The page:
This is an interesting period in time when online shopping is growing very fast and shoppers are expecting immediate deliveries. New solutions are really needed to gear up the supply chain for the new needs with lots of room for new thinking and developing of new concepts. All the above mentioned enterprises are going to be exciting to follow and I will absolutely keep an eye on all of them.

We’ll meet again – return to reusable packaging?

The mantra in the packaging industry has for some time been Recycle, Reduce, Reuse. Recycling material is great when there is a demand for the recovered material and reduced use of material is good for both the environment and the budget. Reusable packaging is more complicated in many ways, in particular for food products.

The reuse concept has developed since the olden days of refillable glass bottles and today has an appeal also as an alternative to Single Use Plastics items for the foodservice industry and has a potential to improve environmental footprints for the e-commerce industry. It can also be a great marketing tool for food and beverage brand owners and a way to reach specific consumer groups.
Below a few examples of reusable packaging spotted along the way.

Food service

Hot drink cups with a deposit are now available in several cafés and restaurant, although in a small scale, where you pay up an extra dollar, pound or euro for your coffee, which then is returned when the container is returned at the bar.

Australian Returnr is taking the concept one step further when offering a series of foodservice containers. Not only cups but a whole range of reusable cups, bowls and lids that are designed for multiple use and also for takeaway. The aim is to support cafes and restaurants to eliminate single-use takeaway packaging. Returnr cups and bowls are, in Australia, free to borrow from cafes and restaurants with a $6 deposit. The deposit can then be claimed back from any restaurant who are working with Returnr. Something that attracts not only local cafés and restaurants but also Deliveroo who are offering Returnrs containers to their customers.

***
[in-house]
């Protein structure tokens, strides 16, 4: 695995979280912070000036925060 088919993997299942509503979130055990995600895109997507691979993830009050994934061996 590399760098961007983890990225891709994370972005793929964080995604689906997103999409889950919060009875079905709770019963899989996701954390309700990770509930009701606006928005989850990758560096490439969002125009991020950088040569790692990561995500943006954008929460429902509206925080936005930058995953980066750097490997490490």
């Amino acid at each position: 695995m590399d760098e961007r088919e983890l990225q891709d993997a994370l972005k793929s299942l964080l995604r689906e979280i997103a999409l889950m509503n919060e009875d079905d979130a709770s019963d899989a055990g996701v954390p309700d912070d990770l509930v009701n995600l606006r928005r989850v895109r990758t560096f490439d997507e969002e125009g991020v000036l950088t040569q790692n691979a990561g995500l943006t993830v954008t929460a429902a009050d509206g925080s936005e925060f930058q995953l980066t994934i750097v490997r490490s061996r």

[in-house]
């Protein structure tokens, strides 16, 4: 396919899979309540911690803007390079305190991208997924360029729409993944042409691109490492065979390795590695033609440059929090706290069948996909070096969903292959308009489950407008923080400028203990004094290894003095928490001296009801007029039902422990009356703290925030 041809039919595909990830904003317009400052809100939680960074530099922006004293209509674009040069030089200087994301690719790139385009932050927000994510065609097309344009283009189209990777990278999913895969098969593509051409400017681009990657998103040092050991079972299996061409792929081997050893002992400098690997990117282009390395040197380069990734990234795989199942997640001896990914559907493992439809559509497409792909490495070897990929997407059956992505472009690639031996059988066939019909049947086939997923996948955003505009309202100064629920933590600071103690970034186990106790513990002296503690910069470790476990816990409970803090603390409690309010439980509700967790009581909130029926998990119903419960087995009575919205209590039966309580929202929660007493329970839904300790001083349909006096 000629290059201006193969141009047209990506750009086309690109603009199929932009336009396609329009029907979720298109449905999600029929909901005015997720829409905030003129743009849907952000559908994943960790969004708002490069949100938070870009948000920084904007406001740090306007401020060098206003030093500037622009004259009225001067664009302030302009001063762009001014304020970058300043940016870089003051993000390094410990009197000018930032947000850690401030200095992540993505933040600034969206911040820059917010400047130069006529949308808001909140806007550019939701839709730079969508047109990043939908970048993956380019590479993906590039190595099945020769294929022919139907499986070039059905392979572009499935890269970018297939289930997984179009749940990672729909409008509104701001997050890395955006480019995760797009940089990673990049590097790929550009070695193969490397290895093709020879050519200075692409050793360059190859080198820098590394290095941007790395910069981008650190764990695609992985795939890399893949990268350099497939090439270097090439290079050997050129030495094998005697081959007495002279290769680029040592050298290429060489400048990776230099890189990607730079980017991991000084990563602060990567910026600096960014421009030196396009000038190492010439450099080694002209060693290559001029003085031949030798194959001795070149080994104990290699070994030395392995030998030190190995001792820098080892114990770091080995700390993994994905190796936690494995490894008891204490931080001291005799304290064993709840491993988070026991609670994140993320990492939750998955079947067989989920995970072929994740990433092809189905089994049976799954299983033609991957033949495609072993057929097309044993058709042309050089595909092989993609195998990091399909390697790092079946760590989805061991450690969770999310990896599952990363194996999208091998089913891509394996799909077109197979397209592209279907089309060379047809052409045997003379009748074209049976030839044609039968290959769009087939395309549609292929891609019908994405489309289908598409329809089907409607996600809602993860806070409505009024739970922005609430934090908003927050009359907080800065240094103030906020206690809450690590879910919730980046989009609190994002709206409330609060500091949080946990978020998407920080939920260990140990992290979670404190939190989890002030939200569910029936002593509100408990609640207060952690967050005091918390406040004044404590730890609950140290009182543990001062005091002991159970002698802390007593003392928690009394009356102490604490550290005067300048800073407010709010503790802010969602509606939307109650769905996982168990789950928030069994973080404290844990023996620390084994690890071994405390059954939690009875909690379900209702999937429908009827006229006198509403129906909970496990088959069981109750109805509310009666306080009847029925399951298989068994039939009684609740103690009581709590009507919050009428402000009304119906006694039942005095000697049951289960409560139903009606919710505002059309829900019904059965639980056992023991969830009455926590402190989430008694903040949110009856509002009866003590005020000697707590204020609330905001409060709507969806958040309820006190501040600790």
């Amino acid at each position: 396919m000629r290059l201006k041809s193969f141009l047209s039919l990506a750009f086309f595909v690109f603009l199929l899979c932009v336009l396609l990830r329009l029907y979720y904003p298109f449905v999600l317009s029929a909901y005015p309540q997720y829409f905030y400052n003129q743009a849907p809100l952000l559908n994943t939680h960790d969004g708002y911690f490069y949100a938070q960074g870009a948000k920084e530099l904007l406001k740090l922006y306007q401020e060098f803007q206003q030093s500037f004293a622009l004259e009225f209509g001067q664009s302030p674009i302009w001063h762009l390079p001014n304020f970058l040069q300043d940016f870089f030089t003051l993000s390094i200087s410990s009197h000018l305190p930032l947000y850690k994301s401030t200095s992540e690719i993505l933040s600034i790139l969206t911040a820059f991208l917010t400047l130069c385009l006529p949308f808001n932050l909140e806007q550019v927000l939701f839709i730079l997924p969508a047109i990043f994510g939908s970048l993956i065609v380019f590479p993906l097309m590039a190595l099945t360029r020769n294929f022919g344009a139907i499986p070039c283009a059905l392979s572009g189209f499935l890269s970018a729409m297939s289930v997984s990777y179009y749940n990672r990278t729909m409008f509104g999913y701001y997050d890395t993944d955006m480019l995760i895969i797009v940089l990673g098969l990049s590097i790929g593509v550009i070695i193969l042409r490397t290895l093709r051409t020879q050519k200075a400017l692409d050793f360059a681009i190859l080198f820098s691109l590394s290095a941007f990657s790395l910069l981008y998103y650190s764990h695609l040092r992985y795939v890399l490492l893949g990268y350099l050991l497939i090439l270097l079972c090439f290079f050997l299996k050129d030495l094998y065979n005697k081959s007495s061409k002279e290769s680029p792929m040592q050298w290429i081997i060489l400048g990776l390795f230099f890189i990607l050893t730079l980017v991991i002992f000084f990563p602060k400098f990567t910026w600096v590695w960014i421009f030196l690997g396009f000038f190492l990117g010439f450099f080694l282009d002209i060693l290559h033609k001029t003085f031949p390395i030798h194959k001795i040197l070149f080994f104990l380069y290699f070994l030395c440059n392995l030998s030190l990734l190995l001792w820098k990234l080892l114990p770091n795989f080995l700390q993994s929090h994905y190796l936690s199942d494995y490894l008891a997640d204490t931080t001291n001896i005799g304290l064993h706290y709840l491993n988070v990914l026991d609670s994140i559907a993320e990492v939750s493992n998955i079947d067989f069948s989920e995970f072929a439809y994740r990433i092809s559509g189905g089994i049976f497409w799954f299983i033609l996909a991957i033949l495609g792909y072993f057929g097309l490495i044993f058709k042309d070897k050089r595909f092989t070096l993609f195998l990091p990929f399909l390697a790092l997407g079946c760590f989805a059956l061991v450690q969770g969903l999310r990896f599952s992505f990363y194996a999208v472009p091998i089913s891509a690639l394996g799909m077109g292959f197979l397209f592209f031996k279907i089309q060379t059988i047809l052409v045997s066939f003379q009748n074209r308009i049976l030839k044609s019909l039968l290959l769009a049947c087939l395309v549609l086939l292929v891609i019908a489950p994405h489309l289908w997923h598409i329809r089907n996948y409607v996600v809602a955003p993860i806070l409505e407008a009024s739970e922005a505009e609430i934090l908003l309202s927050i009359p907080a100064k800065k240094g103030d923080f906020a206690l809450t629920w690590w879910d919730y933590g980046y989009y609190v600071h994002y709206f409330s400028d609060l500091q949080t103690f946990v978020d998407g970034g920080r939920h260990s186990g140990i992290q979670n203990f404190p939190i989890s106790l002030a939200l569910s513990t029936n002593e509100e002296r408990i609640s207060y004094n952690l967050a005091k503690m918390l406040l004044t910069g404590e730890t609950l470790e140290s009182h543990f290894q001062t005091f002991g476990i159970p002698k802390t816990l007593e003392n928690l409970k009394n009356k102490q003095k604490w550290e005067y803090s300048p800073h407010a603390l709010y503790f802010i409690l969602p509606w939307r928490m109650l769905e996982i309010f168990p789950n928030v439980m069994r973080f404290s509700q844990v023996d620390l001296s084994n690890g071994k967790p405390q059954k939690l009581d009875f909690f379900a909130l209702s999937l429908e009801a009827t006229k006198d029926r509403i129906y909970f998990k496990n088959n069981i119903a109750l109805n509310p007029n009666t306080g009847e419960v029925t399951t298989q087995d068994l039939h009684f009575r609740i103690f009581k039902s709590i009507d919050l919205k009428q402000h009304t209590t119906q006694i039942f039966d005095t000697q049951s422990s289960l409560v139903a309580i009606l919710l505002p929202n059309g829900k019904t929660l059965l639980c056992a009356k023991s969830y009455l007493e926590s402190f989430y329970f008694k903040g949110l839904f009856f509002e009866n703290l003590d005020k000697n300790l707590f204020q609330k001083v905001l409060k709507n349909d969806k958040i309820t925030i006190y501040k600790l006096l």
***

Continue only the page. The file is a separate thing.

E-commerce

E-commerce as such is developing very fast but is from a packaging point of view there is plenty of room for new ideas.

RePack is an example of this. RePack is a packaging solution made specifically for e-commerce. It is a resealable and durable plastic bag in varying sizes that close with a zipper. It is unique though as it is made for reuse and linked to a deposit system. The reusable packaging itself is made from recycled materials and is space efficient in that it is flexible and adjustable to minimise air, saving money and resources. When the consumer receives the delivery, they return the now empty bag that is designed to fold back into letter size which simply is dropped in the nearest mailbox. The consumer incentive lies in the refund that comes as a discount on the next purchase. Back at RePack’s logistics hub the bag is cleaned and sent out to be used again.

Food and bev brand owners

Online grocery shopping is also growing very fast albeit from a small base and has some catching up to do compared to other segments. One significant example of new thinking is from Loop who promote reusable packaging for grocery and personal care products.

Loop is an interesting grocery e-commerce concept including a deposit-based refillable packaging scheme. It starts when a consumer order a home delivery where the Loop products arrive in a bespoke crate. With the following doorstep delivery of Loop products the empties are then picked up and returned for reuse. The packaging used is bespoke and made to be returned, cleaned and refilled. Materials used are metal, glass and plastic. Leading FMCG producers like Unilever, P&G and Nestlé have joint forces with TerraCycle an American recycling company to organise the Loop model. It’s in use in North America and in Europe the system is, at present, used by Tesco in the UK and by Carrefour in France.

Reusing containers is intuitively a good thing to do but the entire operation has to be considered, from start to landing. More transportation is usually needed, washing and rinsing using detergents and more material is normally used. When it comes to packaging it is never going to be simple but packaging reuse is definitely a path to explore. Looking forward to following the developments.